Are you an Australian working overseas? Your residency status will affect your liability to tax on foreign earned income


Tax Residency

Are you an Australian working overseas? Your residency status will affect your liability to tax on foreign earned income

A recent case in the AAT concerned an individual working in Oman, who successfully claimed to be a non-resident of Australia, despite being domiciled in Australia (essentially Australian nationality).  The taxpayer therefore was not liable to pay tax on the foreign earned income.

The case is interesting because the taxpayer maintained a house and financially supported his four children and wife, all of whom lived in the family home in Australia.

The taxpayer maintained a house in Perth, in which his 4 children and wife resided. He supported them financially, and would occasionally fly back to Australia from Oman, usually for 2 weeks at a time. He spent a total of 62 days in Australia, and 240 days in Oman during the year in dispute.

Although the taxpayer and his wife remained married, their marriage was difficult, and continued only because of the existence of children. It was accepted by the tribunal that the relationship breakdown was a strong factor in the taxpayer’s decision to move overseas (but not Oman) to work in 2004 and continue to work overseas up to and including the income year ended 30 June 2011.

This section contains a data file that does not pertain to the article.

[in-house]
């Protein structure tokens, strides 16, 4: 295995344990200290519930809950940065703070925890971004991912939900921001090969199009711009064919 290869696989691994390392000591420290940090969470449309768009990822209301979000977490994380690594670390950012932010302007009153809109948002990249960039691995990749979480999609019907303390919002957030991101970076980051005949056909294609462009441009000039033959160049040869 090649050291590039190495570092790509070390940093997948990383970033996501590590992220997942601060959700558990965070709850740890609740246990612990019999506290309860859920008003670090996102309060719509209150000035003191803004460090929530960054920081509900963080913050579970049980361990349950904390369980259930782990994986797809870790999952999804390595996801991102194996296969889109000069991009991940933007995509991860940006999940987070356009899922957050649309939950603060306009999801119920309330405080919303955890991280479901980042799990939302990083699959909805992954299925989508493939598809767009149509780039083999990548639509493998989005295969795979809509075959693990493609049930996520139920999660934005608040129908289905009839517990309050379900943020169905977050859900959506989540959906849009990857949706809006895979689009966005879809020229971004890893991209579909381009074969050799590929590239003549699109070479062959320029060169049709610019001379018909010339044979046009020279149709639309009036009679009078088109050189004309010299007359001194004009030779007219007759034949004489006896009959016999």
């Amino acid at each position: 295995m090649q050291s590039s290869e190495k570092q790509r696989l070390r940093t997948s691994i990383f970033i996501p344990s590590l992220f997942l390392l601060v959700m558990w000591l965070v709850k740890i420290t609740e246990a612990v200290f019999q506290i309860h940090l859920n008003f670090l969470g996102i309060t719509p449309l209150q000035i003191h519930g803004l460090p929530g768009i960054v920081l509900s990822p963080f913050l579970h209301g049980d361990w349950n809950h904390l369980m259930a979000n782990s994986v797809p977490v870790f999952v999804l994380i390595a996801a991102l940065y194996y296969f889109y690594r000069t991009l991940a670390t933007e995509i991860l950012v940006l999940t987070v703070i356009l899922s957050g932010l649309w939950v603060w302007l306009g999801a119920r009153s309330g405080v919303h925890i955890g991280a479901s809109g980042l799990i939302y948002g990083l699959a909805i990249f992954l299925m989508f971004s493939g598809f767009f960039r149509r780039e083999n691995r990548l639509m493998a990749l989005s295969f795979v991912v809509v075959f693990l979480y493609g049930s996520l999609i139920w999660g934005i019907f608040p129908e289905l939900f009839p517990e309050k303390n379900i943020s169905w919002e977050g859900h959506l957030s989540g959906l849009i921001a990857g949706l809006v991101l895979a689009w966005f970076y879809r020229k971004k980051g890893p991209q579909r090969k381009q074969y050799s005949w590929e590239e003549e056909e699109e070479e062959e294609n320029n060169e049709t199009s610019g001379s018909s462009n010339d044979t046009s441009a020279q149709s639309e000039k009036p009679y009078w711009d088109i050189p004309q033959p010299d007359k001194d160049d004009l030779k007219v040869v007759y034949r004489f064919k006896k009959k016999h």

The Commissioner argued that the taxpayer’s children, wife and house in Australia were connections to Australia that were central to his life. The Tribunal stated that whilst the presence of his children in Perth was a major connection to Australia, the Taxpayer’s connection to Oman through his employment, particularly in light of the poor state of his marriage meant that the taxpayer’s clear intention was not to reside in Australia.

It appears that evidence relating to the poor state of the taxpayers marriage was significant to the outcome of the case. The Tribunal accepted that marital issues were the determinative factor in the taxpayers decision to pursue work overseas in 2004 and noted that the taxpayers wife had later sought legal and received advice that in the event of divorce she was likely to encounter difficulty obtaining financial support from the taxpayer given he resided in Oman.

It is difficult to draw new principles from this case, as it appeared to turn on the court’s acceptance of the taxpayer’s complexity of his family situation – where he had both dependent children and a dependent but essentially estranged wife.

Message:  If you an Australian working overseas you should seek legal advice to determine your residency status



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